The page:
An undoubtedly post-apocalyptic tale of a Last War sending gender-roles to land on their topsy-turvy heads in an out-skirted community, Women’s Work is empowering and exhilarating. Kari Aguila creates a backdrop of a revolutionary society, except with no typical male bravado at the center, but instead infiltrated with laborious, self-sufficient women, who are by no means gender-normative or typical and are, by every sense of the word, avant-garde in their beings. Such is this matriarchal society that Aguila isolates in the novel, which sends many decades-old philosophies into a downward twist; the main character, Kate, is significant in the women’s uprising against men. As we start the story, the patriarchal system has been destroyed by the war, and there are few men left alive in the neighborhood—mostly those husbands who survived the war and fought alongside their wives—but the majority of the gender are obliterated by the alpha-females or have become stragglers in the wild. We enter this futuristic saga following major role reversals.
Kari Aguila revisits the idea of what it takes to be a man in a new society and the implications of how it is reshaped with a resourceful convention, a rather interesting and daring portrayal of men with stereotypical feminine qualities and chores, like the long-contested kitchen job and domestic ease, whereas women are primal and thrilling as hunters, skilled defenders with weaponry, home repair workers and merchants at the market, and still keep a nurturing and parenting spirit with their own children and the children of the community. Nevertheless, women had to form armies and resistant forces because “to stop the horror of the war…they must first fight before they could make peace.” Much of the action in the novel is women struggling between being strong-willed and oppressive, having to be able to protect themselves against male organization but also having to make sure they don’t turn into the very thing they had feared most in men before the Last War: their nature of violence.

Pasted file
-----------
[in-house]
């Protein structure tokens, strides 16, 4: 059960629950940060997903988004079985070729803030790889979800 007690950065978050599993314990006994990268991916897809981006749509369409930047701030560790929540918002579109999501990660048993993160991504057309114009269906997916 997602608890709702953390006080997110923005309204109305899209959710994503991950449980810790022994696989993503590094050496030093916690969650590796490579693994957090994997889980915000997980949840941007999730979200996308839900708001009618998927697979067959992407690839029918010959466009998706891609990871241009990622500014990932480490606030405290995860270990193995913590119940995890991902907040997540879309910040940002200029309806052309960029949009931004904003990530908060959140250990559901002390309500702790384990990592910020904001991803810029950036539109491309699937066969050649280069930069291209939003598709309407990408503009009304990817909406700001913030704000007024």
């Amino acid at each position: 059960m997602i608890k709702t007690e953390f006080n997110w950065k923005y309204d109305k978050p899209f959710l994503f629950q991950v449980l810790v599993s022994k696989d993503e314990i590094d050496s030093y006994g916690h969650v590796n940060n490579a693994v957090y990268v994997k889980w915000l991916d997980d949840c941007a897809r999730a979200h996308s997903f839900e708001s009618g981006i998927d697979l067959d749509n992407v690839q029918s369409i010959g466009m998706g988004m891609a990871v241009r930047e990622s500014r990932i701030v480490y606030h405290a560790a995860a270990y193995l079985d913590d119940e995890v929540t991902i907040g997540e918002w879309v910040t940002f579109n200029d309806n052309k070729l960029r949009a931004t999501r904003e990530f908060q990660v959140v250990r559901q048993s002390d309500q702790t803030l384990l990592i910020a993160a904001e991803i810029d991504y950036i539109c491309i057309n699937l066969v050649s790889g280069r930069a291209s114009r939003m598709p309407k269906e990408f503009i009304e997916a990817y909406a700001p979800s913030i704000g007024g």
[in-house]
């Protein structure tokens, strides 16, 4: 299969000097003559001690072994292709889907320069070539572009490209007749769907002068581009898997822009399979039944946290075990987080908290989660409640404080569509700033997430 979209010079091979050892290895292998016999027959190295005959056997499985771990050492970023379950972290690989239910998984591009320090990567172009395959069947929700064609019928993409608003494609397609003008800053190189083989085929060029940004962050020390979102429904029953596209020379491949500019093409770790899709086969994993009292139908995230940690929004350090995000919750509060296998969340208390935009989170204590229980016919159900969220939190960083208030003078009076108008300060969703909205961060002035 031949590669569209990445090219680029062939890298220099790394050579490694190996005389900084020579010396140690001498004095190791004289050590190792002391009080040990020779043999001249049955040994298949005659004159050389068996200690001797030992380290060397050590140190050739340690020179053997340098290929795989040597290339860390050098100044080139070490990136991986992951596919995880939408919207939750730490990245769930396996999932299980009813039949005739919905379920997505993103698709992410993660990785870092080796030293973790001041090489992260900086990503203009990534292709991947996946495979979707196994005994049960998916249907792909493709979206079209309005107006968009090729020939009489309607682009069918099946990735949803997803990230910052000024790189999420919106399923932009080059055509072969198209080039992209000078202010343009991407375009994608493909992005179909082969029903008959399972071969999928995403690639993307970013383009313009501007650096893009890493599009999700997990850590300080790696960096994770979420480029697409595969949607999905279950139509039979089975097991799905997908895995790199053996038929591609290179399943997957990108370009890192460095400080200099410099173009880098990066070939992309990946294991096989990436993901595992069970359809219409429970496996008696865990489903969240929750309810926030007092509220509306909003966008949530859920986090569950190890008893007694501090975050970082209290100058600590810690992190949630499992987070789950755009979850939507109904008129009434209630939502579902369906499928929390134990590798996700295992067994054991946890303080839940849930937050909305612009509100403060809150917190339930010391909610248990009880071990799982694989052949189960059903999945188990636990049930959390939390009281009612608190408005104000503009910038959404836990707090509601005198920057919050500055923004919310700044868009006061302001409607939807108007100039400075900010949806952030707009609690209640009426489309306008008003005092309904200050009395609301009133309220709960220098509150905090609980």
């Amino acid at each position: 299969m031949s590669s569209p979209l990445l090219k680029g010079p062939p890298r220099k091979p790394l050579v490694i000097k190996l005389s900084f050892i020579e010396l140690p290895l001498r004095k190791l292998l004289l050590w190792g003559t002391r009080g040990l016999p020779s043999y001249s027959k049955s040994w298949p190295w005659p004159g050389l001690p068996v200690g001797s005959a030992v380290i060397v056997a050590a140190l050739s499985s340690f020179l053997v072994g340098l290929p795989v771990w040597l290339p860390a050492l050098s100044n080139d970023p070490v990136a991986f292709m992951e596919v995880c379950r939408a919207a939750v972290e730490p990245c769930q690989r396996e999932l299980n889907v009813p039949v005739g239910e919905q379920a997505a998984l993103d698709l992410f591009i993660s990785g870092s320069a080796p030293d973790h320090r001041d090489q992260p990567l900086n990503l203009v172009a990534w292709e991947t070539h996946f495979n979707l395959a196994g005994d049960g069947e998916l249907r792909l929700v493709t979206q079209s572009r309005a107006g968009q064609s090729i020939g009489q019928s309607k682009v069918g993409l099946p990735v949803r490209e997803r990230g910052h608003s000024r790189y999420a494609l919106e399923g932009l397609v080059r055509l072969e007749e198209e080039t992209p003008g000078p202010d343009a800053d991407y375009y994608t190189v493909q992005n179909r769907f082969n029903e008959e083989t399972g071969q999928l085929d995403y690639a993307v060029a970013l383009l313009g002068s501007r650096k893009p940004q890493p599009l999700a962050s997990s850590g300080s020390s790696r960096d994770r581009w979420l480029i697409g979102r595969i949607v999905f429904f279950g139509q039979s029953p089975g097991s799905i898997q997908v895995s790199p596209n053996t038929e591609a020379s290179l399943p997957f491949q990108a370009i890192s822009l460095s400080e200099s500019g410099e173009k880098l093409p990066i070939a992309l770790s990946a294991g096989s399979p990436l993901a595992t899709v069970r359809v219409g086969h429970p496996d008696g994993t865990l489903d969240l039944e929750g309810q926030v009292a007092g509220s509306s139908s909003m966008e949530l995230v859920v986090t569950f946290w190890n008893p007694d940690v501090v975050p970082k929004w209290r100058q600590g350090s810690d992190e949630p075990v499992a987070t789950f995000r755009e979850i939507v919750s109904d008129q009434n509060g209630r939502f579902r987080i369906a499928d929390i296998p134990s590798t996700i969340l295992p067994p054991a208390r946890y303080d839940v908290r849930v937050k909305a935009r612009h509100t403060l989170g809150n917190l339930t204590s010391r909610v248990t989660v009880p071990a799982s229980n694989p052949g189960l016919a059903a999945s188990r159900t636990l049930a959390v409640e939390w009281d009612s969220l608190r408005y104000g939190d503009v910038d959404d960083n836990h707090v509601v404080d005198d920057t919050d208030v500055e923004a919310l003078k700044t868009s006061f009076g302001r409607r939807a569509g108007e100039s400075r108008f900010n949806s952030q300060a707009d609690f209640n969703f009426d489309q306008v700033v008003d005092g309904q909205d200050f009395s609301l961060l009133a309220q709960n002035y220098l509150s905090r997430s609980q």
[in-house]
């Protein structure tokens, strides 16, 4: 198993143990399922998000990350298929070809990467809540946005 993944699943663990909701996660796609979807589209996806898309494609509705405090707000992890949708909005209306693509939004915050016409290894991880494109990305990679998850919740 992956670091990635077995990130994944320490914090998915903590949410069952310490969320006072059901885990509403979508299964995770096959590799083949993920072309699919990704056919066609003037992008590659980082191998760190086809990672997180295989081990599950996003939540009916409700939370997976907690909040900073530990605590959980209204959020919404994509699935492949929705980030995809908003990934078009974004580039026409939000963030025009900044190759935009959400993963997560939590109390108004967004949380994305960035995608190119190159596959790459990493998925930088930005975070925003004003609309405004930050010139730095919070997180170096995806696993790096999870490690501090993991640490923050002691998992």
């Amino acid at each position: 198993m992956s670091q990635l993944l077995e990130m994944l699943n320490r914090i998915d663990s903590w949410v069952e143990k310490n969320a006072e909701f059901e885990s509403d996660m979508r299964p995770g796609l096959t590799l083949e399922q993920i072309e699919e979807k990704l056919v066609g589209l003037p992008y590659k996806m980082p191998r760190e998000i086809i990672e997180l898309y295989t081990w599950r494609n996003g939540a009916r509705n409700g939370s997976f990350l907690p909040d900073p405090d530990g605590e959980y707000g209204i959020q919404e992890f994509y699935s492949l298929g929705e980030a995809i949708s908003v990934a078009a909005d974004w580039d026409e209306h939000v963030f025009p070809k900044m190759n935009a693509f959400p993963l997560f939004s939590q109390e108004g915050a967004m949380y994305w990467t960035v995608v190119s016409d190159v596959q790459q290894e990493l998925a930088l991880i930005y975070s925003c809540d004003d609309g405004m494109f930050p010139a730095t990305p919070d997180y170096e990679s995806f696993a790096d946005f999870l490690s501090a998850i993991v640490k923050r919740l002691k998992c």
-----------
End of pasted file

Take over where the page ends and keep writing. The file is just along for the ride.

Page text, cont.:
Women’s Work is by every definition a progressive, literary text, but it speaks beyond the fiction world and to the world of grandeur; it raises a lot of startling and imperative issues about what it takes to keep peace in a neighborhood, the intentions of women and peaceful solutions, what is gender equality, and the overall function of gender accountability in the unraveling threads of the social order. Though an extremely utopian and dream-like standing of women’s affairs in relation to men, the conditions of the community and sequence of events force a scholarly question: is this really gender equality as the true spirit of feminism deems it, or is it the exact same thing men have done to women for centuries, but with a palpable and decisive reasoning behind the old gender gambit?
The novel takes an unforeseen turn when a strange man and his sickly boy appear on Kate’s doorstep one day, leading to a series of visits, shared experiences, and a dangerous closeness with having them live in the shed, Kate is then forced to choose between protecting her family and this alienated man and boy over protecting her fellow women kin and the neighborhood they fought so painstakingly to create.
Women’s Work challenges gender as we know it: a truly ambitious and largely indicative text of past and present theory and preoccupations. A commendable book, a timely perspective and critique on the thriving human condition and state of gender affairs and women’s rights world-wide. Kari Aguila is a pioneer for crafting such an overdue and particularly necessary contribution for readers everywhere.
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